For those living with rheumatoid arthritis, managing the symptoms and pain is crucial. It helps them keep the condition in check, and remaining pain-free has a positive impact on their mental well-being. However, it’s often noted that pain resulting from rheumatoid arthritis worsens at night, which is also associated with other forms of inflammatory arthritis and ankylosing spondylitis. Increased pain and discomfort disrupt sleep patterns, which in turn affect one’s quality of life. Besides causing increased disease activity (reversible manifestations of a disease), the mental toll it takes could also lead to depression. Hence, understanding the reason behind this occurrence can help in efficiently managing the pain.
Why does rheumatoid arthritis flare up at night?
“At night, the joints are in a state of inactivity,” says Dr Neena Chitnis, consultant rheumatologist, SL Raheja Hospital, Mahim, Mumbai. “Whenever the joints are mobile, pain is less; but when they become inactive, the pain increases. Also, there are fewer distractions at night. During daytime, an individual is engaged in a state of activity that keeps them distracted. As a result, the pain is not registered.”
Another significant reason is the decreased levels of cortisol hormone in the body at night. “Cortisol is anti-inflammatory,” says Dr Chitnis. “So, whenever there is a secretion of cortisol, the pain subsides. Cortisol levels naturally decrease at night, which is the most important chemical reason behind the increased pain.”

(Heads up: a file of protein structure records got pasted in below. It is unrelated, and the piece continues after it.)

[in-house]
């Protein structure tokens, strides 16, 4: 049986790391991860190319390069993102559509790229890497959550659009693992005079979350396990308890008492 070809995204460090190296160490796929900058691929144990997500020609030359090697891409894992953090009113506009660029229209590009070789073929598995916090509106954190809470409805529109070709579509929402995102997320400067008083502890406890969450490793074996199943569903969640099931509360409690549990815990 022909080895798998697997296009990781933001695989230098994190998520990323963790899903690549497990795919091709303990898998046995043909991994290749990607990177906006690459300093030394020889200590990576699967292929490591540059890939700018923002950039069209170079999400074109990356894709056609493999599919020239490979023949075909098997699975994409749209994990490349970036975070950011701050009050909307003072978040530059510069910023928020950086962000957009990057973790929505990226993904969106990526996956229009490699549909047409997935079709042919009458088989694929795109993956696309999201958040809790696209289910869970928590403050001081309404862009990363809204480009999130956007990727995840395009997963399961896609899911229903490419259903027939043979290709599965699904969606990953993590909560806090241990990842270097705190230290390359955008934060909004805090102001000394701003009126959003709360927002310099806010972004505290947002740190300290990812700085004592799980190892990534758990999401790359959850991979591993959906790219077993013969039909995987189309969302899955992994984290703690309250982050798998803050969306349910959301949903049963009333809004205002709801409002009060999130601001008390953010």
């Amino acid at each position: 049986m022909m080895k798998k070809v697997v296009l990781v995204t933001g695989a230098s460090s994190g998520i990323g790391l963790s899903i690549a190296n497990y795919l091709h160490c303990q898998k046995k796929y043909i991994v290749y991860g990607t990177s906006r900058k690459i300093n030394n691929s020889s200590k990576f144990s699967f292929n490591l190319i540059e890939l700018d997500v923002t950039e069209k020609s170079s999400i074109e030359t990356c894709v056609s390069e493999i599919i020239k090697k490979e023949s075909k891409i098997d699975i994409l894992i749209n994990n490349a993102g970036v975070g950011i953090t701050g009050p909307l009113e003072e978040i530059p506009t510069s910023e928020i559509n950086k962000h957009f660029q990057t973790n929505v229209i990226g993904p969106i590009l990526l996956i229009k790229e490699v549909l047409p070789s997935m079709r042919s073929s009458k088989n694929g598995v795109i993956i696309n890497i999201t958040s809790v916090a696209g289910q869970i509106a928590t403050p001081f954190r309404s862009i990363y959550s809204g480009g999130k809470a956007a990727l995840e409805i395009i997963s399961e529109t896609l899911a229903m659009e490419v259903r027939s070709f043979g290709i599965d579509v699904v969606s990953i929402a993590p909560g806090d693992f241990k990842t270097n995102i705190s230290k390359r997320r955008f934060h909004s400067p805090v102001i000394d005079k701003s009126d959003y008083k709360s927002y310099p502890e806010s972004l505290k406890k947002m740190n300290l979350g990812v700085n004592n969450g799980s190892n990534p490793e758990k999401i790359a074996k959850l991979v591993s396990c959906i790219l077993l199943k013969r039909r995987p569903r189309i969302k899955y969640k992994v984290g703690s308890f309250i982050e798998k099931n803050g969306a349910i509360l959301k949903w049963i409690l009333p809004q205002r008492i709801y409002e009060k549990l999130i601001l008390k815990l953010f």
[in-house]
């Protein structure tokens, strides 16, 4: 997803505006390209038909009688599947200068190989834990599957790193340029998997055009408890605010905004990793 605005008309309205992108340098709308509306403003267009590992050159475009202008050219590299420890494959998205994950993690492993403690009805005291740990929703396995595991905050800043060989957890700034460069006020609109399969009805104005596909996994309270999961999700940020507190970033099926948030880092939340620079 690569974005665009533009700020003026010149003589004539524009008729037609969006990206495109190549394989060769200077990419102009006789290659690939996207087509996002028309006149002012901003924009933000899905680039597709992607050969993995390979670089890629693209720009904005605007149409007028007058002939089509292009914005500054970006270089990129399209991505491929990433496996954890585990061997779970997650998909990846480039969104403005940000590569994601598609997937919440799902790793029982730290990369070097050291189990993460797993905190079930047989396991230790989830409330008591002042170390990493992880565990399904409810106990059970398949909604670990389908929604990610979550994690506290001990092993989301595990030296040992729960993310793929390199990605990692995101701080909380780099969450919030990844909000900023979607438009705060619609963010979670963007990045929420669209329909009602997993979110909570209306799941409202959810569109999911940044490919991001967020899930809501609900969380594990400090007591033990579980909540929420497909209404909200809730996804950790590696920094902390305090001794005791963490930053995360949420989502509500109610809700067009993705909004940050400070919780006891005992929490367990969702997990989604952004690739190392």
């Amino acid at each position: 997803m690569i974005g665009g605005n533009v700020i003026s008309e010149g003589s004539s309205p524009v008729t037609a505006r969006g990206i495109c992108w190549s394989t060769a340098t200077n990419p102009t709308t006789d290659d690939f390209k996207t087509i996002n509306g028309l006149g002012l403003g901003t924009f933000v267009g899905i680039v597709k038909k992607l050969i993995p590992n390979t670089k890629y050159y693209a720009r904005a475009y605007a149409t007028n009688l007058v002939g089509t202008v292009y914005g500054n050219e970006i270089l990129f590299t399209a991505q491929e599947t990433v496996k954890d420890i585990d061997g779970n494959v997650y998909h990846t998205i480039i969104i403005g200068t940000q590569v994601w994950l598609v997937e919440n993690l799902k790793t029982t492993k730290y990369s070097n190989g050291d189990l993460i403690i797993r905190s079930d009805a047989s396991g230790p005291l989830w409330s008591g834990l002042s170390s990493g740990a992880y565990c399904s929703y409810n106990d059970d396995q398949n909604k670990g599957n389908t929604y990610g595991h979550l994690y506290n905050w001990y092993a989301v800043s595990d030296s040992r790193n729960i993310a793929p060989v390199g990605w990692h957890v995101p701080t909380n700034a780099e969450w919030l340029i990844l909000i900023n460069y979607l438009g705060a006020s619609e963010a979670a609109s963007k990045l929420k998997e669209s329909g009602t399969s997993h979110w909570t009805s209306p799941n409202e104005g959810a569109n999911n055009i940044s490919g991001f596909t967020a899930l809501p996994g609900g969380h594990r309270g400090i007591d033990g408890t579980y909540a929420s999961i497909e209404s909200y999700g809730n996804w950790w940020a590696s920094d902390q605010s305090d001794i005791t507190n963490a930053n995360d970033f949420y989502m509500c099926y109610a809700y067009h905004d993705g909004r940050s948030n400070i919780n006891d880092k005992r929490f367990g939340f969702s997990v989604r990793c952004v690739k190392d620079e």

Managing rheumatoid arthritis pain
“If the condition is not under control, the pain is going to increase during the night,” says Dr Chitnis. “People can do yoga or meditation before going to bed, but it should be tailored to their requirements and performed under the guidance of a certified yoga teacher. An individual with rheumatoid arthritis should not take up exercise on their own. Activities like reading a book or listening to relaxing music before hitting the bed can help manage sleep disturbances.”
Painkillers can be taken on an emergency basis under the supervision of a medical practitioner. “If painkillers need to be taken daily, it means that the condition is not under control, and the reasons for it should be evaluated. Painkillers or heat packs are temporary solutions,” adds Dr Chitnis.
“Additionally, sleeping pills, prescribed by a medical practitioner, can be taken for a short period if the sleep cycle is disturbed. However, once the cycle returns to normal, the medications must be stopped,” cautions Dr Chitnis. In addition, leading an active lifestyle, having a healthy diet (containing calcium, vitamin D and protein) and regular follow-ups will help manage the symptoms of rheumatoid arthritis.
Rheumatoid arthritis pain: Altering sleeping arrangements can help
Sleeping arrangements can be modified depending on the severity of the condition and the location of the pain. For example, if an individual is suffering from back pain, a firm mattress that supports the back can make a huge difference in sleep quality. Those suffering from neck pain should use a thin pillow rather than a thick one. Additionally, sleeping with a cushion or pillow next to the knees can bring comfort to those with knee pain.
- Rheumatoid arthritis, characterized by pain, often flares up during the night.
- There are fewer distractions at night, due to which the pain perception is higher. In addition, the levels of the anti-inflammatory hormone cortisol decrease at night. As a result, an individual feels more pain.
- Doing yoga or meditation, reading a book and listening to relaxing music before going to bed can help alleviate sleep disturbances.
- Painkillers can be taken on an emergency basis under the guidance of a medical practitioner.